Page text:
Jo chatting with our patron Gordon Rae

Well-worth a visit (April to September, Thursdays and Fridays only, booking required, 0344 800 1995). More information on https://www.nationaltrust.org.uk/woolbeding-gardens

(Click on photos to enlarge)

From Seed to Plate: Paolo Arrigo

Red white and green marked the theme of Grayshott Gardeners June Club Night: visitors were greeted with a glass of wine and a sumptuous array of Italian nibbles (topped with flags), and entertained by authentic Italian accordion tunes even before Paolo started his talk proper. As promised, we were disabused of any preconceived ideas: the main seed companies in the uk do not produce seeds, most are imported from South East Asia. Wild fennel, growing along Hadian’s wall, is not native to Britain but was brought here by Roman Soldiers who were partial to the aniseed-flavoured seeds. Via the Boer War, two World Wars and their effect on food growing in the UK, we arrived at the present state of vegetable production and supply in this country, and the conclusion that fruit and vegetables taste best when eaten in season.

Paolo at the Eden Project

This was the cue for a Grand Tour of Italy’s regions, towns even, which are each linked with a particular food or variety of vegetable. Not really surprising, as Italy’s climate varies from the Alps in the North to a Mediterranean climate in the South, and has the Apennine mountains running along its spine. Tips for growing vegetables came hard and fast, and the description of food cooked with them was mouthwatering. The final summing-up was done in one word: local.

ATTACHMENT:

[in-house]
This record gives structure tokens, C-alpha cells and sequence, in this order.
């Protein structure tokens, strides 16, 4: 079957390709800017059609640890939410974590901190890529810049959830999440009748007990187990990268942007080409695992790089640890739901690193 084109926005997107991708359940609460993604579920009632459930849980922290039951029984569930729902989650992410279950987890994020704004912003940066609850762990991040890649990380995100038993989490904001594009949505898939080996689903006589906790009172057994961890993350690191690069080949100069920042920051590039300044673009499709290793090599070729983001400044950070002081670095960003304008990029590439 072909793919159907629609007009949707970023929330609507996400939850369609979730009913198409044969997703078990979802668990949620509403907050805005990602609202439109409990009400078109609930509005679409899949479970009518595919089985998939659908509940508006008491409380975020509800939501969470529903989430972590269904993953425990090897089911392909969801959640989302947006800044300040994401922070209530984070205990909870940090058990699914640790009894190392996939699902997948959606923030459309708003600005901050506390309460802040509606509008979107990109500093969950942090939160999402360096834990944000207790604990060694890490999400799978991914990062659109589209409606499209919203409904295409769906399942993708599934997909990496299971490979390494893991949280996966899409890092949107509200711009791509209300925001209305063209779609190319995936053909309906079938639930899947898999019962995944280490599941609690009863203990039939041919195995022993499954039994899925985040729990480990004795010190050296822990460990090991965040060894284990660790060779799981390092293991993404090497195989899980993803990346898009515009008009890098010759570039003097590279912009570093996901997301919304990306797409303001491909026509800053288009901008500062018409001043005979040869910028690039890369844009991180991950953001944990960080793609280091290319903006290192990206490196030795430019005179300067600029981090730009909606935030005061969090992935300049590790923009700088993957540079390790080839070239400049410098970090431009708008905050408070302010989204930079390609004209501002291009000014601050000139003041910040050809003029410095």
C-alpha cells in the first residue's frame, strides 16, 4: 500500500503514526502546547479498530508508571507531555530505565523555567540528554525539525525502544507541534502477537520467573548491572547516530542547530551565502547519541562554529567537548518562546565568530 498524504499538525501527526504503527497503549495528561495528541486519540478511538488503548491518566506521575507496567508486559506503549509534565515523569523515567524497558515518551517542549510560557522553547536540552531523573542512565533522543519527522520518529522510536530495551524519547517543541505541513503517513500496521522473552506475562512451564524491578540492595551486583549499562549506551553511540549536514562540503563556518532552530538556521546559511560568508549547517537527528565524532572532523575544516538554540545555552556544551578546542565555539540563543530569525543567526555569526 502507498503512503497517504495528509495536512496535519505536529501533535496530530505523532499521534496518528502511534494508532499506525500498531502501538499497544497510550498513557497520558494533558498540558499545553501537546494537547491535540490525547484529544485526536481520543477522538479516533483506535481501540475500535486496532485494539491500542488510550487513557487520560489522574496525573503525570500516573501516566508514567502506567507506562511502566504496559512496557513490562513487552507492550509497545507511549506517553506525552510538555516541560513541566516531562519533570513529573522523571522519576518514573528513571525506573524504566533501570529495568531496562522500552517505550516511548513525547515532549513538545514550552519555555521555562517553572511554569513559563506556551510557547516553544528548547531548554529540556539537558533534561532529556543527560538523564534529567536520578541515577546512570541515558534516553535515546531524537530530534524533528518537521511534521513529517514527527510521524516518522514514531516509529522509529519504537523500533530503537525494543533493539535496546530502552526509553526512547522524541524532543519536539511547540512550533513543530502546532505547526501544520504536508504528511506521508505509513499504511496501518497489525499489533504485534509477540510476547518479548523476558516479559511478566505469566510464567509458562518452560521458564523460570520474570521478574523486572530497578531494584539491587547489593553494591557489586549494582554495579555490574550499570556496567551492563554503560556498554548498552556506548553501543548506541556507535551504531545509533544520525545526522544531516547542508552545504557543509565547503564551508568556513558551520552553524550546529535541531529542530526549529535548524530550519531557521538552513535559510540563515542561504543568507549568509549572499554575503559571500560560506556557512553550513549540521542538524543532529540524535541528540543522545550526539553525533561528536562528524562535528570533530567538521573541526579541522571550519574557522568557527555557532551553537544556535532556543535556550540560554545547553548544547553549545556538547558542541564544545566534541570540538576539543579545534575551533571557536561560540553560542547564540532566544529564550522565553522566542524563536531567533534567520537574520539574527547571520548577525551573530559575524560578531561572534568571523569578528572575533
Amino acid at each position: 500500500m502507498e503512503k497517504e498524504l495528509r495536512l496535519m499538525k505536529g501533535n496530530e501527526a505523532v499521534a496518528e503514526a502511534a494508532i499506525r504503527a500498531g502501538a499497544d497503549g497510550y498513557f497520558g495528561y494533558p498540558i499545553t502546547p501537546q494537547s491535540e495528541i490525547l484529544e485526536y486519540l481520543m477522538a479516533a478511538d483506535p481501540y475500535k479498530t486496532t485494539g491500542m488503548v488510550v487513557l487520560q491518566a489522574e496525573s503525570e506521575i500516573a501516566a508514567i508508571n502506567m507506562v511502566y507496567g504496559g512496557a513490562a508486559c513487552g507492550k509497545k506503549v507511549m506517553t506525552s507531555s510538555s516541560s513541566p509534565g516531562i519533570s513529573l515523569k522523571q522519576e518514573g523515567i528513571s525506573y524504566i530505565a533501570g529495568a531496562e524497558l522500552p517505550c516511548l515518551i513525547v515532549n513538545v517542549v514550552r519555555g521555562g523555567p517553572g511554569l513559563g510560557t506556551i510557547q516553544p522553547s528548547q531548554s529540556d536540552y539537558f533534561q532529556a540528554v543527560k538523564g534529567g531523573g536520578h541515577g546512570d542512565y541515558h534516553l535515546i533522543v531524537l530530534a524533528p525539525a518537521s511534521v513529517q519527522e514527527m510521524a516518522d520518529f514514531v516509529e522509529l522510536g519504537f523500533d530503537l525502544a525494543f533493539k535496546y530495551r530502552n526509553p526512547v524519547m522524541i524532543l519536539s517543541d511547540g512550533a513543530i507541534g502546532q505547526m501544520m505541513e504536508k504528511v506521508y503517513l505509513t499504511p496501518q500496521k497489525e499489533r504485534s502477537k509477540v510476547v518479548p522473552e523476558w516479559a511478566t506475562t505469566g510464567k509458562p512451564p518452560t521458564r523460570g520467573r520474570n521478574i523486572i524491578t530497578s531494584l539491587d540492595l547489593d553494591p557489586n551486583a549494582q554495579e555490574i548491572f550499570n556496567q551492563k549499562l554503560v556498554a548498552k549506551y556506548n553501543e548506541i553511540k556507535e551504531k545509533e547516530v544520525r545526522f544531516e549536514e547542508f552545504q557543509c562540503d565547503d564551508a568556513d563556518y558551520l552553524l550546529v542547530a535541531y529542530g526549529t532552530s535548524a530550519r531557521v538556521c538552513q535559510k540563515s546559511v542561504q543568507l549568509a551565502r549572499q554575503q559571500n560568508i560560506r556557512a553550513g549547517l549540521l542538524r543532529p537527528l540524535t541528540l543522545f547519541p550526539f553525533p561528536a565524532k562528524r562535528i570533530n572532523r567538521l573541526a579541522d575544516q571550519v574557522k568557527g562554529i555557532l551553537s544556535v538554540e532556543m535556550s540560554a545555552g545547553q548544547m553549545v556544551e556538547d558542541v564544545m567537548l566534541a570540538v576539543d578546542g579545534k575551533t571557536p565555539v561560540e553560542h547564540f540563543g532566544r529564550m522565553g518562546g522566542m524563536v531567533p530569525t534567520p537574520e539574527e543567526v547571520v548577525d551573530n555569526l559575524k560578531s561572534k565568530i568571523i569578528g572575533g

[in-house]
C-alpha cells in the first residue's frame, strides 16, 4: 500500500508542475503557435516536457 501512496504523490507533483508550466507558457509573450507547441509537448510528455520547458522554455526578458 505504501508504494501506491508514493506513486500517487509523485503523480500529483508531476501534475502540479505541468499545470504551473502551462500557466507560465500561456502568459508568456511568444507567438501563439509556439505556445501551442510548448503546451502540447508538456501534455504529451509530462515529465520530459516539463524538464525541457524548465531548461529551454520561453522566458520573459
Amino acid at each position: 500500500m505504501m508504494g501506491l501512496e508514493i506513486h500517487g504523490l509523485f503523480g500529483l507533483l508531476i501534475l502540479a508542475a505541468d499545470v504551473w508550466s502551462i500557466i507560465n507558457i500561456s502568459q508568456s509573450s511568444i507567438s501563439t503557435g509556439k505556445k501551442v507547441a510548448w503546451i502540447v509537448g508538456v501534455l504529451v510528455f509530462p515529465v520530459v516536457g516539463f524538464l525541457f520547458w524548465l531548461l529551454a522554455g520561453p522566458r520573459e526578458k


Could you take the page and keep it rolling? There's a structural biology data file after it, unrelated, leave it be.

Lucky for us, Paolo who was assisted by his mother (as appropriate for the oldest family-run seed company in the world) had brought along a wide selection of Seeds from Italy; Brexit notwithstanding, Grayshott at least won’t be lacking in delicious fresh vegetables from Italy next year.

Catalogue of seeds and other products, as well as further information on Franchi Seeds and their distributors Seeds of Italy available on their website www.seedsofitaly.com

Hydrangeas by Sally Gregson

The May club night speaker was Sally Gregson, owner of Mill Cottage Plants, which specialises in Hydrangeas and Epimediums, mainly from Japan. She brought along a large selection of rare varieties, many of which were snapped up by members.

Sally Gregson

Sally was first introduced to the Japanese varieties by her daughter, who had moved to Japan; she explained how originally Japanese plants arrived in Europe through medical officer Franz von Siebold in the early 19 C. (Japan at that time was a country closed to most foreigners).

We admired the photographs of the many different varieties of hydrangeas, some of which do not even look like hydrangeas;  Sally offered tips for planting, pruning and propagation, and her suggestions for underplanting were particularly useful (hostas, bergenia and others).

A brief question-and-answer session ended this lively and interesting talk.

For more information on hydrangeas and epimediums, visits to the nursery and books written by Sally, see her website https://millcottageplants.co.uk  and also  https://sites.google.com/site/millcottageplants/home